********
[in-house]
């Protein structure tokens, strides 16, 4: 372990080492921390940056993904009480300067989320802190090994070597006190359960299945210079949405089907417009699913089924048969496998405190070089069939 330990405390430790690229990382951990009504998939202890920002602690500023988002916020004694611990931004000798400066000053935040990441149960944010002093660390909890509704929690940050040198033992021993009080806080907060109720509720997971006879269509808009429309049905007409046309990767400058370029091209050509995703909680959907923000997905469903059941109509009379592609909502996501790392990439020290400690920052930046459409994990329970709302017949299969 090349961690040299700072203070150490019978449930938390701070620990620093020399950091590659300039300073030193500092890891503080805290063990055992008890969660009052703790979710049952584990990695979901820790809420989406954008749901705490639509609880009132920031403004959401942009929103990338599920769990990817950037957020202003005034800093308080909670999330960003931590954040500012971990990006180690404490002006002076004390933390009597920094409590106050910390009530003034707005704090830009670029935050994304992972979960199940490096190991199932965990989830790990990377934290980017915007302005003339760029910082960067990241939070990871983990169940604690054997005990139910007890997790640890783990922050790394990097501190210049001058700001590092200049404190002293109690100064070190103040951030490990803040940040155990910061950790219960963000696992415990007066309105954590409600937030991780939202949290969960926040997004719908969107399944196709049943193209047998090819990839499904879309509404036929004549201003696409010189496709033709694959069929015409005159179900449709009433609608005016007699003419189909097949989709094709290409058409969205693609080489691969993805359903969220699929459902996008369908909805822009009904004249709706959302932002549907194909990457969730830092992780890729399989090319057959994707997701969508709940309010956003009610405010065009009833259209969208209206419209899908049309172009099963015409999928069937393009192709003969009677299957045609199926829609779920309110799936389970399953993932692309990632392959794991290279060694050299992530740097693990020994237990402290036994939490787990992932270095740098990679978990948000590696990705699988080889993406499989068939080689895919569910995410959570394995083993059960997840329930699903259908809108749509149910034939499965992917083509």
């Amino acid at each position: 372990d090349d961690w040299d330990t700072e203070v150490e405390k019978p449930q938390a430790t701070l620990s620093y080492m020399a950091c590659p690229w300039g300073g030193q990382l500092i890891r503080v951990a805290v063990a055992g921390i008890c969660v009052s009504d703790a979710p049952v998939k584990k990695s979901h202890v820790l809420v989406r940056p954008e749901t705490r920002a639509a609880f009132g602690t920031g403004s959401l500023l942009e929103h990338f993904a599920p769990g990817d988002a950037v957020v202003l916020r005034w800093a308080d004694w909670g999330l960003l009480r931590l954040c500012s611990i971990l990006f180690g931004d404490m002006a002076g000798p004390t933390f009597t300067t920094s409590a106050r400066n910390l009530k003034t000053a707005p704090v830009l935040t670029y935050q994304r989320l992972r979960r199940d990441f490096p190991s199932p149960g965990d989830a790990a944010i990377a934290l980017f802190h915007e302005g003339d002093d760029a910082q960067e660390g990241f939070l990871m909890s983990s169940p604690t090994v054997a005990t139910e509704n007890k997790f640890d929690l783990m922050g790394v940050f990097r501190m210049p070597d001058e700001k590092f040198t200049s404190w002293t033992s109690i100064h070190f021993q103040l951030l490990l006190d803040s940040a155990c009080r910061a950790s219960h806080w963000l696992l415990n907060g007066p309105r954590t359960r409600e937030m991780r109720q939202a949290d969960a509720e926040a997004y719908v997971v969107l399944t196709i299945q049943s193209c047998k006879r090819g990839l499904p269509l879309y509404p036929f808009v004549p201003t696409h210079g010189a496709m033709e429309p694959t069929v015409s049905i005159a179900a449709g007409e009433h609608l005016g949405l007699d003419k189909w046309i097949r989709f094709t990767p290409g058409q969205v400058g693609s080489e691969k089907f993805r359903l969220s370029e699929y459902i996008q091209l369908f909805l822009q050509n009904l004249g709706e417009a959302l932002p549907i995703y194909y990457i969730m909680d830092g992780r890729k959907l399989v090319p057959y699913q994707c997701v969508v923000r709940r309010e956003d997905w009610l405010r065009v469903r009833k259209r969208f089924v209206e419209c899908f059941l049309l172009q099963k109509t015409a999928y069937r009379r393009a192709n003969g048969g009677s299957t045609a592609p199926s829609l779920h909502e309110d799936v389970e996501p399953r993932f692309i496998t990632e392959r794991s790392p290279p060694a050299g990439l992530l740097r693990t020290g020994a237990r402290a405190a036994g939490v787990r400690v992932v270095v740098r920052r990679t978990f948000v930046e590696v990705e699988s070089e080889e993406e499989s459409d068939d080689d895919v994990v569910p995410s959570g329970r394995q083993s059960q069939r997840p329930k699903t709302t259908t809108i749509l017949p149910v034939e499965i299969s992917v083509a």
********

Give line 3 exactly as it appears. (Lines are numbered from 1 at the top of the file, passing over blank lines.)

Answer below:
């Amino acid at each position: 372990d090349d961690w040299d330990t700072e203070v150490e405390k019978p449930q938390a430790t701070l620990s620093y080492m020399a950091c590659p690229w300039g300073g030193q990382l500092i890891r503080v951990a805290v063990a055992g921390i008890c969660v009052s009504d703790a979710p049952v998939k584990k990695s979901h202890v820790l809420v989406r940056p954008e749901t705490r920002a639509a609880f009132g602690t920031g403004s959401l500023l942009e929103h990338f993904a599920p769990g990817d988002a950037v957020v202003l916020r005034w800093a308080d004694w909670g999330l960003l009480r931590l954040c500012s611990i971990l990006f180690g931004d404490m002006a002076g000798p004390t933390f009597t300067t920094s409590a106050r400066n910390l009530k003034t000053a707005p704090v830009l935040t670029y935050q994304r989320l992972r979960r199940d990441f490096p190991s199932p149960g965990d989830a790990a944010i990377a934290l980017f802190h915007e302005g003339d002093d760029a910082q960067e660390g990241f939070l990871m909890s983990s169940p604690t090994v054997a005990t139910e509704n007890k997790f640890d929690l783990m922050g790394v940050f990097r501190m210049p070597d001058e700001k590092f040198t200049s404190w002293t033992s109690i100064h070190f021993q103040l951030l490990l006190d803040s940040a155990c009080r910061a950790s219960h806080w963000l696992l415990n907060g007066p309105r954590t359960r409600e937030m991780r109720q939202a949290d969960a509720e926040a997004y719908v997971v969107l399944t196709i299945q049943s193209c047998k006879r090819g990839l499904p269509l879309y509404p036929f808009v004549p201003t696409h210079g010189a496709m033709e429309p694959t069929v015409s049905i005159a179900a449709g007409e009433h609608l005016g949405l007699d003419k189909w046309i097949r989709f094709t990767p290409g058409q969205v400058g693609s080489e691969k089907f993805r359903l969220s370029e699929y459902i996008q091209l369908f909805l822009q050509n009904l004249g709706e417009a959302l932002p549907i995703y194909y990457i969730m909680d830092g992780r890729k959907l399989v090319p057959y699913q994707c997701v969508v923000r709940r309010e956003d997905w009610l405010r065009v469903r009833k259209r969208f089924v209206e419209c899908f059941l049309l172009q099963k109509t015409a999928y069937r009379r393009a192709n003969g048969g009677s299957t045609a592609p199926s829609l779920h909502e309110d799936v389970e996501p399953r993932f692309i496998t990632e392959r794991s790392p290279p060694a050299g990439l992530l740097r693990t020290g020994a237990r402290a405190a036994g939490v787990r400690v992932v270095v740098r920052r990679t978990f948000v930046e590696v990705e699988s070089e080889e993406e499989s459409d068939d080689d895919v994990v569910p995410s959570g329970r394995q083993s059960q069939r997840p329930k699903t709302t259908t809108i749509l017949p149910v034939e499965i299969s992917v083509a």